Arabian Nights

by Richard F. Burton (Translator)

Paper Book, 2009




Barnes & Noble (2009), Edition: First Edition, 744 pages


HarperCollins is proud to present its new range of best-loved, essential classics. '"For," said he, "there never was nor is there one chaste woman upon the face of earth."' A collection of Persian, Arabian and Indian tales dating from the 9th century, Sir Richard Burton's most well-known translation of Arabian Nights brings together ancient folklore and stories passed down from generation to generation. Featuring tales about love, history, tragedy and comedy as well as fables and fairy tales, this edition remains a well-loved collection of exotic and evocative stories. Fantastical and curious customs are bought to life by Burton's translation in stories such as 'The Lovers of Bassorah', 'The Concubine of Al-Maamun' and 'The Hunchback's Tale'.… (more)

Original publication date




1435114884 / 9781435114883


½ (72 ratings; 3.7)

User reviews

LibraryThing member larasimmons2
I had picked up this book in hopes to round out my travel/journey text set, as well as the multicultural and international genre listings. The main theme of the book is to present traditional Arabic stories that have been passed through generations.

I had seen bits and pieces of these stories
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around, but had not realized how violent or man friendly it was at times. However, I realize that this is part of the culture, and that most of traditional fairy-tales are more gruesome than what children are exposed to. Despite this, I found this to be an enjoyable version of the tales this book was. It incorporates brightly colored illustrations, ones I find typical of many Muslim mosques I have seen. The illustrations were also simple line drawings, which simplified the text.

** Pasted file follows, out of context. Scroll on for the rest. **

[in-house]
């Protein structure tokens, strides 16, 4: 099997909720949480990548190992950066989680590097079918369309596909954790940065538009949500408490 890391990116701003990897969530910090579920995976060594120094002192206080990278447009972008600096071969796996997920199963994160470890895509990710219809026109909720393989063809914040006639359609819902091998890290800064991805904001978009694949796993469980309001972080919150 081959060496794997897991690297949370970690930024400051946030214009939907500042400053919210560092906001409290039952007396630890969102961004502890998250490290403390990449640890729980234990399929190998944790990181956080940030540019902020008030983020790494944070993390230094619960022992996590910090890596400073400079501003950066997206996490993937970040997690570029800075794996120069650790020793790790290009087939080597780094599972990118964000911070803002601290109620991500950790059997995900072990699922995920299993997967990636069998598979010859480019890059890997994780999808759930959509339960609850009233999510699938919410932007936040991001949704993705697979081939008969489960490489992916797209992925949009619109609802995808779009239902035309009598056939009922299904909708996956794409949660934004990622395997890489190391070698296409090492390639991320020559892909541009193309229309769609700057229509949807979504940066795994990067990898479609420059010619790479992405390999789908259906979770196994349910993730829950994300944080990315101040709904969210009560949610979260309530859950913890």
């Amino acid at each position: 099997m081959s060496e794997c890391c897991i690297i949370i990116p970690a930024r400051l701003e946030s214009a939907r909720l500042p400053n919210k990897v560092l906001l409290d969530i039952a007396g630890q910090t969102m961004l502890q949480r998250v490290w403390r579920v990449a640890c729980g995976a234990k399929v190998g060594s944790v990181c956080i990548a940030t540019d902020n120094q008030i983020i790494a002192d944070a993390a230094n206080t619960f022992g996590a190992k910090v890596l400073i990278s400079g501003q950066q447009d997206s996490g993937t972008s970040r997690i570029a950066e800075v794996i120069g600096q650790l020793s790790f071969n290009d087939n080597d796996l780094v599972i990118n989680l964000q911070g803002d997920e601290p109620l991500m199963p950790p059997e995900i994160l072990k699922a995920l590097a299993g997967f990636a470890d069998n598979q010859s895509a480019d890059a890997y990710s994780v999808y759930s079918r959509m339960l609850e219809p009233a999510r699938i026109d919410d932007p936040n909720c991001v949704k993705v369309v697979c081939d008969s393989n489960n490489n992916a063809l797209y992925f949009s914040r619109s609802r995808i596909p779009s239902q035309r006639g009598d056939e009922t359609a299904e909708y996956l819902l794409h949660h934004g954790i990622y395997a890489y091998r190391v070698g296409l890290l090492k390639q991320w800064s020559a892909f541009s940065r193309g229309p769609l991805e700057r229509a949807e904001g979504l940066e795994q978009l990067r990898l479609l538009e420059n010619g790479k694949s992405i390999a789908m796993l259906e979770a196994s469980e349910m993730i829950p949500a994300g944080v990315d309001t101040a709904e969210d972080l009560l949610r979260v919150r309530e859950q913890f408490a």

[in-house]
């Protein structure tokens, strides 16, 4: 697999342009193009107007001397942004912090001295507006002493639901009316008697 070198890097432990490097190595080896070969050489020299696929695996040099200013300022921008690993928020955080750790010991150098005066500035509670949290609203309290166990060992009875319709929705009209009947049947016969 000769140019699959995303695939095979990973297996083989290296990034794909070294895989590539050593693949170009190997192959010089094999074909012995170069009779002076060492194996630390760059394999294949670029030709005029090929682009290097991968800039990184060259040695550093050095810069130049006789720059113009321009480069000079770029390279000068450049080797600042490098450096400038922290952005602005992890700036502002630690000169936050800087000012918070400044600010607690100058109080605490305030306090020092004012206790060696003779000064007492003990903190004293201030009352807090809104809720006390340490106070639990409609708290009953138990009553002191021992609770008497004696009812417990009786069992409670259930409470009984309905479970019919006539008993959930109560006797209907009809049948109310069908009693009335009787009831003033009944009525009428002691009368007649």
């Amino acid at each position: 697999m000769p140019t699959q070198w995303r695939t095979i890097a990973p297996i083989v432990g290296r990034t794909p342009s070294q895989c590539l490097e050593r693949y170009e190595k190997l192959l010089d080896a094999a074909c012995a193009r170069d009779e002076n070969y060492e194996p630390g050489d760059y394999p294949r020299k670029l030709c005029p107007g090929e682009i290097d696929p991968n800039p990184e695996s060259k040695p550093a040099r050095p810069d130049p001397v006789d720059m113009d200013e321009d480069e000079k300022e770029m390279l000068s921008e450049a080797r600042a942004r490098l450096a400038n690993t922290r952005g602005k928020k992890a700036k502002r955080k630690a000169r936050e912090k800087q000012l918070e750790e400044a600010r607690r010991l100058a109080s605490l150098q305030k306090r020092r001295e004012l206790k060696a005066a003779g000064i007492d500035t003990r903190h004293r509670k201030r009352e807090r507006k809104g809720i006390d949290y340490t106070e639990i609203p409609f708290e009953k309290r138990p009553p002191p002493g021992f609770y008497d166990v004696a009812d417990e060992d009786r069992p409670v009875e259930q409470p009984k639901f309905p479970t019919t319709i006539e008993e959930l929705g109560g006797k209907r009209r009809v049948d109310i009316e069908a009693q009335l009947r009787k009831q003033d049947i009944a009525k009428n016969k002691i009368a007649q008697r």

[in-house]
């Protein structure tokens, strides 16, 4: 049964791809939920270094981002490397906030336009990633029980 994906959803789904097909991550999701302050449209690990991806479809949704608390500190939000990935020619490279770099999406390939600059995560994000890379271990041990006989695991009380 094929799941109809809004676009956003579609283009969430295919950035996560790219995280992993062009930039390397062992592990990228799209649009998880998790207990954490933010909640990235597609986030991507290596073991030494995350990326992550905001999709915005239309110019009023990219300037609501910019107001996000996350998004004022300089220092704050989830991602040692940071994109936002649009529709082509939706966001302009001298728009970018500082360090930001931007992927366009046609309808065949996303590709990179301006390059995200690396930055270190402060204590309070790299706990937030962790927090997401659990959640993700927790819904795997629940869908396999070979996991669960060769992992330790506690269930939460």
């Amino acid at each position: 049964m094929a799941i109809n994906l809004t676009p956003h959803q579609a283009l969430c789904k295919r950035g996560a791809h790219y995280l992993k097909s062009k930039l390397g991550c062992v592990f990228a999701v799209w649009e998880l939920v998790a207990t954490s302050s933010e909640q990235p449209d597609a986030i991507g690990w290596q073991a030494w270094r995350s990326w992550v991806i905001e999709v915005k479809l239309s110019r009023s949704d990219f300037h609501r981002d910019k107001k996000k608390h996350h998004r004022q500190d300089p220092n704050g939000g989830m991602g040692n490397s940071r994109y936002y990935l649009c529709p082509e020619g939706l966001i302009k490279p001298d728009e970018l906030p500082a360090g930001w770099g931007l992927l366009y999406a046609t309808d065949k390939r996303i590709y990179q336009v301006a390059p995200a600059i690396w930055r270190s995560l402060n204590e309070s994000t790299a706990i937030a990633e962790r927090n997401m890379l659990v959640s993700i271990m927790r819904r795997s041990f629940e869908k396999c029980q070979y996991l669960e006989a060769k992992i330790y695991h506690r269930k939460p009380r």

I found the stories interesting. They posses a significant amount of new language and adventure. I feel that this book pushes readers to think about cultures, and the differences between their own.
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LibraryThing member Breton07
I think that the beauty of the language in these stories, along with their moral lessons, is rich with characters and adventures. Issues such as slavery, abuse, and greed are taught by bad example. Genies are present throughout the tales, as well as more adult themes. I wouldn't recommend the novel
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to young children.

-Breton W Kaiser Taylo
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LibraryThing member wellreadcatlady
I had a hard time getting into this book at first but as I got more use to it I really started to enjoy it. Arabian Nights is short stories while a longer story is happening that is kinda forgotten after the beginning until brought back up again at the end. Some of the stories felt repetitive,
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dealing with the same things, events, and places but it got better and more unique as I continued. The only story I truly disliked was the last short story, just didn't have a good flow and I had no idea what was going on. Would of liked some more build up on the main story going on between the King who was killing women until the one telling the stories came, that would of been interesting to do a chapter on them here and there between the different stories just to keep readers reminded rather than spill it all in the end.
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